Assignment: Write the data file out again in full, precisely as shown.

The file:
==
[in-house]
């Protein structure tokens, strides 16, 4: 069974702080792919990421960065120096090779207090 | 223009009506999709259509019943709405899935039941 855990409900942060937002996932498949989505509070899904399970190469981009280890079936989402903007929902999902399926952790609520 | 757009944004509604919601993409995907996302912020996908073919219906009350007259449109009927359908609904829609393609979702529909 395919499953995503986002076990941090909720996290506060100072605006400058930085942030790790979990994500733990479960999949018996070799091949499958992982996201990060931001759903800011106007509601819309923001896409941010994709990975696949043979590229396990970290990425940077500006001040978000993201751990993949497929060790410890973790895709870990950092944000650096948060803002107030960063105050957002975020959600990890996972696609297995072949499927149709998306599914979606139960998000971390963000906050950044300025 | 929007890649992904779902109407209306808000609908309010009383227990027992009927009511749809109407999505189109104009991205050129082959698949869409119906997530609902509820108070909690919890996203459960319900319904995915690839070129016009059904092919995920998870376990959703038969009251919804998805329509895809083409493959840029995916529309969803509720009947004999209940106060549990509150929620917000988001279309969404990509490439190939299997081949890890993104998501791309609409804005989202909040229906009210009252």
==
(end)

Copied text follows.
[in-house]
């Protein structure tokens, strides 16, 4: 069974702080792919990421960065120096090779207090 | 223009009506999709259509019943709405899935039941 855990409900942060937002996932498949989505509070899904399970190469981009280890079936989402903007929902999902399926952790609520 | 757009944004509604919601993409995907996302912020996908073919219906009350007259449109009927359908609904829609393609979702529909 395919499953995503986002076990941090909720996290506060100072605006400058930085942030790790979990994500733990479960999949018996070799091949499958992982996201990060931001759903800011106007509601819309923001896409941010994709990975696949043979590229396990970290990425940077500006001040978000993201751990993949497929060790410890973790895709870990950092944000650096948060803002107030960063105050957002975020959600990890996972696609297995072949499927149709998306599914979606139960998000971390963000906050950044300025 | 929007890649992904779902109407209306808000609908309010009383227990027992009927009511749809109407999505189109104009991205050129082959698949869409119906997530609902509820108070909690919890996203459960319900319904995915690839070129016009059904092919995920998870376990959703038969009251919804998805329509895809083409493959840029995916529309969803509720009947004999209940106060549990509150929620917000988001279309969404990509490439190939299997081949890890993104998501791309609409804005989202909040229906009210009252």